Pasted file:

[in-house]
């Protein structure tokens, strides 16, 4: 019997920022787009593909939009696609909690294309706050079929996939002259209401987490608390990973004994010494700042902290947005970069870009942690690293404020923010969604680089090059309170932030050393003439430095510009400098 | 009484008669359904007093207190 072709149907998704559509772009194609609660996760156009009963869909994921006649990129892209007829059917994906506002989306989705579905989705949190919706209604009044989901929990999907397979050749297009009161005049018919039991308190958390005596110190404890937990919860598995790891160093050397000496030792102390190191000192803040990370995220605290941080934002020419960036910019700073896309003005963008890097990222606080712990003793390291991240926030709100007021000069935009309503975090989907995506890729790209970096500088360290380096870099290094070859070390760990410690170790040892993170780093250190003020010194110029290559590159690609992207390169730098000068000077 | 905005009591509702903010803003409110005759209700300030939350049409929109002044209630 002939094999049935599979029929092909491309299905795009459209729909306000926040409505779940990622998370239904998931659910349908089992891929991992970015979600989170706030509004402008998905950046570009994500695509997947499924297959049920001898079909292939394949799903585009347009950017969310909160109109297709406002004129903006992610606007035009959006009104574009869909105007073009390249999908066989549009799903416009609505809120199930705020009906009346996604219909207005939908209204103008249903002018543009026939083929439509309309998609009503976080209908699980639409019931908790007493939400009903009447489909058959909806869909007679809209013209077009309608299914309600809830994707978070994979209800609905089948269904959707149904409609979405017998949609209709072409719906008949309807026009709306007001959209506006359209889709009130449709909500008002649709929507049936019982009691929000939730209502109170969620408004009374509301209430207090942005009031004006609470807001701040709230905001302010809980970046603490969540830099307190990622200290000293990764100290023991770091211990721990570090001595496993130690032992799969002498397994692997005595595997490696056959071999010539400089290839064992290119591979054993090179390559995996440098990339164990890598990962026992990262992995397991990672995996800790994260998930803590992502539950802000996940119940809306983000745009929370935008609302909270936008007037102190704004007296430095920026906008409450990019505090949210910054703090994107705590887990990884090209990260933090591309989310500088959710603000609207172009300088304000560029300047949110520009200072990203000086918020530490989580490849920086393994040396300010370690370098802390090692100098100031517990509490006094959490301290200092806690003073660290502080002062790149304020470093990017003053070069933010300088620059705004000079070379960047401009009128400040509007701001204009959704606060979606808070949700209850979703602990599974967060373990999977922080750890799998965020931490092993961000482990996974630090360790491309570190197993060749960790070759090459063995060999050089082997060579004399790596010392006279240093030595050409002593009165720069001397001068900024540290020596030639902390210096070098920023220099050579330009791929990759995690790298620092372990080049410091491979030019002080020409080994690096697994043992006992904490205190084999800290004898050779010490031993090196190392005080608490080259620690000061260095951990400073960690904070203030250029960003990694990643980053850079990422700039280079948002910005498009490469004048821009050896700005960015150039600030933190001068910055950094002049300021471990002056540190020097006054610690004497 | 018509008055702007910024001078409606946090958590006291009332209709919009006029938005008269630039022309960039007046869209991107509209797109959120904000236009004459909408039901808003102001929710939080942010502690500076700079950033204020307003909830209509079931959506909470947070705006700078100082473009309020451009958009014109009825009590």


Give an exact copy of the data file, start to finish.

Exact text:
[in-house]
């Protein structure tokens, strides 16, 4: 019997920022787009593909939009696609909690294309706050079929996939002259209401987490608390990973004994010494700042902290947005970069870009942690690293404020923010969604680089090059309170932030050393003439430095510009400098 | 009484008669359904007093207190 072709149907998704559509772009194609609660996760156009009963869909994921006649990129892209007829059917994906506002989306989705579905989705949190919706209604009044989901929990999907397979050749297009009161005049018919039991308190958390005596110190404890937990919860598995790891160093050397000496030792102390190191000192803040990370995220605290941080934002020419960036910019700073896309003005963008890097990222606080712990003793390291991240926030709100007021000069935009309503975090989907995506890729790209970096500088360290380096870099290094070859070390760990410690170790040892993170780093250190003020010194110029290559590159690609992207390169730098000068000077 | 905005009591509702903010803003409110005759209700300030939350049409929109002044209630 002939094999049935599979029929092909491309299905795009459209729909306000926040409505779940990622998370239904998931659910349908089992891929991992970015979600989170706030509004402008998905950046570009994500695509997947499924297959049920001898079909292939394949799903585009347009950017969310909160109109297709406002004129903006992610606007035009959006009104574009869909105007073009390249999908066989549009799903416009609505809120199930705020009906009346996604219909207005939908209204103008249903002018543009026939083929439509309309998609009503976080209908699980639409019931908790007493939400009903009447489909058959909806869909007679809209013209077009309608299914309600809830994707978070994979209800609905089948269904959707149904409609979405017998949609209709072409719906008949309807026009709306007001959209506006359209889709009130449709909500008002649709929507049936019982009691929000939730209502109170969620408004009374509301209430207090942005009031004006609470807001701040709230905001302010809980970046603490969540830099307190990622200290000293990764100290023991770091211990721990570090001595496993130690032992799969002498397994692997005595595997490696056959071999010539400089290839064992290119591979054993090179390559995996440098990339164990890598990962026992990262992995397991990672995996800790994260998930803590992502539950802000996940119940809306983000745009929370935008609302909270936008007037102190704004007296430095920026906008409450990019505090949210910054703090994107705590887990990884090209990260933090591309989310500088959710603000609207172009300088304000560029300047949110520009200072990203000086918020530490989580490849920086393994040396300010370690370098802390090692100098100031517990509490006094959490301290200092806690003073660290502080002062790149304020470093990017003053070069933010300088620059705004000079070379960047401009009128400040509007701001204009959704606060979606808070949700209850979703602990599974967060373990999977922080750890799998965020931490092993961000482990996974630090360790491309570190197993060749960790070759090459063995060999050089082997060579004399790596010392006279240093030595050409002593009165720069001397001068900024540290020596030639902390210096070098920023220099050579330009791929990759995690790298620092372990080049410091491979030019002080020409080994690096697994043992006992904490205190084999800290004898050779010490031993090196190392005080608490080259620690000061260095951990400073960690904070203030250029960003990694990643980053850079990422700039280079948002910005498009490469004048821009050896700005960015150039600030933190001068910055950094002049300021471990002056540190020097006054610690004497 | 018509008055702007910024001078409606946090958590006291009332209709919009006029938005008269630039022309960039007046869209991107509209797109959120904000236009004459909408039901808003102001929710939080942010502690500076700079950033204020307003909830209509079931959506909470947070705006700078100082473009309020451009958009014109009825009590």